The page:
In fact, I think that low quality video files are considered to be of just-okay quality for people wanting a quick glance at content, and so they may download something on one of these networks, but that people really want the big rich high quality screen experience, hence video’s inability to kill the experience or desire by people to go out to see a big screen movie, and people also love watching DVD’s on plasma, because of the rich experience… downloaded files on little screens are just not nice in that way. Imagine watching Lord of the Rings on a five inch screen. But as bandwidth grows, it will become more of an issue, but what if these little files are loss leaders to entice people into the theaters, to buy DVD’s or high quality downloads with interesting value added stuff?
Two points: most of the movie torrents available on Suprnova are high quality DVD rips. And PCs are increasingly connected to media centers. An HDTV PVR running a Bit Torrent client would provide a very high quality experience, and the technology exists to build easy-to-use systems like that now. (See Bit Torrent & RSS Video Feeds.) So the key to getting people to pay isn’t going to be higher-quality content. Instead it will be 1) “event” content like live concerts/sports/drama, preferably with audience interaction 2) excellent (social?) software for finding stuff you actually want to watch, and possibly 3) lushly packaged physical products, like the limited edition of Radiohead’s Amnesiac, which came packaged in a weathered library book, complete with an old-fashioned checkout card tucked in a pocket in the back, covered in stamps.
An article over at Slate on Smile, the Beach Boys’ legendary missing album, argues that its power lies in never having been “officially” released:
Smile, as it exists now in a half-realized state, is really the first interactive rock ‘n’ roll artwork, graciously allowing the listener to finish the songs, to order them according to personal taste, and to invent an overarching concept that might have unified and made sense of Parks’ cavalcade of trippy images. Maybe we can’t bask in the album’s holistic brilliance the way we can with Pet Sounds or Sgt. Pepper, but what we have now is fantastically protean and fluid, and we can use our imaginations to perfect it ourselves, which may actually be more fun.
Another reason why the Net-hastened “death of the album” (or the TV fall season, or the summer blockbuster, ad nauseum) is not such a bad thing. Give me fantastically protean fluid over static packaged product anyday.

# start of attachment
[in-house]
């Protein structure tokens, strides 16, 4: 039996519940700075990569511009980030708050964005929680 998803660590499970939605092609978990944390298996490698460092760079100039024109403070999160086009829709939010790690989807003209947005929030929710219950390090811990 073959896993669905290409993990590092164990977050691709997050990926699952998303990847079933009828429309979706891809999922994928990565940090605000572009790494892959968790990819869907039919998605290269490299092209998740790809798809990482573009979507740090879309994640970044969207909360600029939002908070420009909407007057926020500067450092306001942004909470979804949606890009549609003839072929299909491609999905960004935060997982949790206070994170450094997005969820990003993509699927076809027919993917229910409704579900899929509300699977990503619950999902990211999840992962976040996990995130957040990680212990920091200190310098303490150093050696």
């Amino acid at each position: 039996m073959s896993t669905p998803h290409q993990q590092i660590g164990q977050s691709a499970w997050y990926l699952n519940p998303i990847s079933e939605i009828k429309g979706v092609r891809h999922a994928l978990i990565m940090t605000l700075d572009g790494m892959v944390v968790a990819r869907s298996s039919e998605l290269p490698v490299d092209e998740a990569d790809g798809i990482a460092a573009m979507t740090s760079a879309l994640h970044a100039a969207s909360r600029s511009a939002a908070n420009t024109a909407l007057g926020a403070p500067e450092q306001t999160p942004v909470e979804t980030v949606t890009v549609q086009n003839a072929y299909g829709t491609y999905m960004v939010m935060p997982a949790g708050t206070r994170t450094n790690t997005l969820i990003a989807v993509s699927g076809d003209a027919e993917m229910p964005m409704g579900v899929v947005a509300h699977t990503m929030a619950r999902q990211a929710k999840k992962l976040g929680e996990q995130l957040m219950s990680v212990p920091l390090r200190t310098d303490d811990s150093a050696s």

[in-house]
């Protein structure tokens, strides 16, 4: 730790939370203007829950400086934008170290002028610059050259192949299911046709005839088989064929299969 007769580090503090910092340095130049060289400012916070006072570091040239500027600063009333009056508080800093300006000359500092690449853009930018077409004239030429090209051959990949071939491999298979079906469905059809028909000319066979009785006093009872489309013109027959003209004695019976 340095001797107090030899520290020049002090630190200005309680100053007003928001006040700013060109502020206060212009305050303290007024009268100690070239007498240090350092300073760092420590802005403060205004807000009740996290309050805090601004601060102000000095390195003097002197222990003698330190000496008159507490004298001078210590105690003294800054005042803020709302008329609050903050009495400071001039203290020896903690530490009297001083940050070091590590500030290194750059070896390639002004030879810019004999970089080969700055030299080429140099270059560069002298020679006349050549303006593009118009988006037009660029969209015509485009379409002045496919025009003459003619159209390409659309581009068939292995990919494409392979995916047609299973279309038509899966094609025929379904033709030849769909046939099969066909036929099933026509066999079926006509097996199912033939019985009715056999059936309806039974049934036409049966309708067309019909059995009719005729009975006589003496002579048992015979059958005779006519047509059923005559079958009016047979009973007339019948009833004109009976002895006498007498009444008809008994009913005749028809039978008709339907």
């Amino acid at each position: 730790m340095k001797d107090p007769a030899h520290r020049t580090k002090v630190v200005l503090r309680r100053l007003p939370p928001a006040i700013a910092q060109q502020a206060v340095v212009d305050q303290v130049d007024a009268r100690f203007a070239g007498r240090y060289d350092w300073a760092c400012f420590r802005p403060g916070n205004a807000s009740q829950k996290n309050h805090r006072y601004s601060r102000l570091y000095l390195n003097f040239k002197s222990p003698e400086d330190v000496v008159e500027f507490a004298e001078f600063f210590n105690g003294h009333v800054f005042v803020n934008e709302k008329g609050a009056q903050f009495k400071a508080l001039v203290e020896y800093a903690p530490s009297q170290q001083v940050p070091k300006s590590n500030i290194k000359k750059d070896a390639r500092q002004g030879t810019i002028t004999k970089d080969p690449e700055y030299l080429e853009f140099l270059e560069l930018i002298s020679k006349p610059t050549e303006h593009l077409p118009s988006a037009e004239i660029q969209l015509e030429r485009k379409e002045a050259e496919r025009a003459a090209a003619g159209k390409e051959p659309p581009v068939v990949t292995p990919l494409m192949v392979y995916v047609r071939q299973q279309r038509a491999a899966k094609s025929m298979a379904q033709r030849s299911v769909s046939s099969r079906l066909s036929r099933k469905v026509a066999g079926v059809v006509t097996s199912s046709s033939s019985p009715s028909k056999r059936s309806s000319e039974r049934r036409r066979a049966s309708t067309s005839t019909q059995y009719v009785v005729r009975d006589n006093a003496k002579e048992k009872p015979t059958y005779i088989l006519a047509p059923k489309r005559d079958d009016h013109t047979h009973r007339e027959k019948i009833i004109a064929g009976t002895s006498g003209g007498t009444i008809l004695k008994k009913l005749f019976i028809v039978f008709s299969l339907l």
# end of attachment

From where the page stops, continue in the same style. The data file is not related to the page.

It is always interesting to see how different viewers encounter their reflections in a work of art. Lost in Translation is, perhaps, “a set-back in our struggle for recognition of a culturally diverse Japan” or an exercise in “anti-Japanese racism”–or at least it seems so to many Japanese expatriates and second- and third-generation Japanese living in the West, who probably deal with these problems regularly and thus embed them in the film they see.
I lived in Tokyo for five years. For me the film captured like nothing else has the wonderful strangeness of the first few weeks of being a foreigner in Japan. At that time Japan was ridiculous, as it reflected my own ridiculousness back at me, until I rode out the paroxysms of culture shock.
Instead of mocking modern Tokyo culture, the Lost in Translation I saw revered it. I saw the beauty of my favorite city and all it has to offer, traditions both old (ancient temples, flower arranging) and new (karaoke, club culture). My wife saw a vivid and loving representation of the city she grew up in, and she cried with homesickness. Most Americans, probably, saw a funny Bill Murray movie, or a beautifully shot Sofia Coppola film. A few friends of mine saw a great music video for My Bloody Valentine and The Jesus and Mary Chain.
I believe the number of interpretations a work of art supports correlates with its quality. By this measure, Lost in Translation is a superb film. Not a masterpiece. Just one of my favorite movies (and soundtracks) of 2003.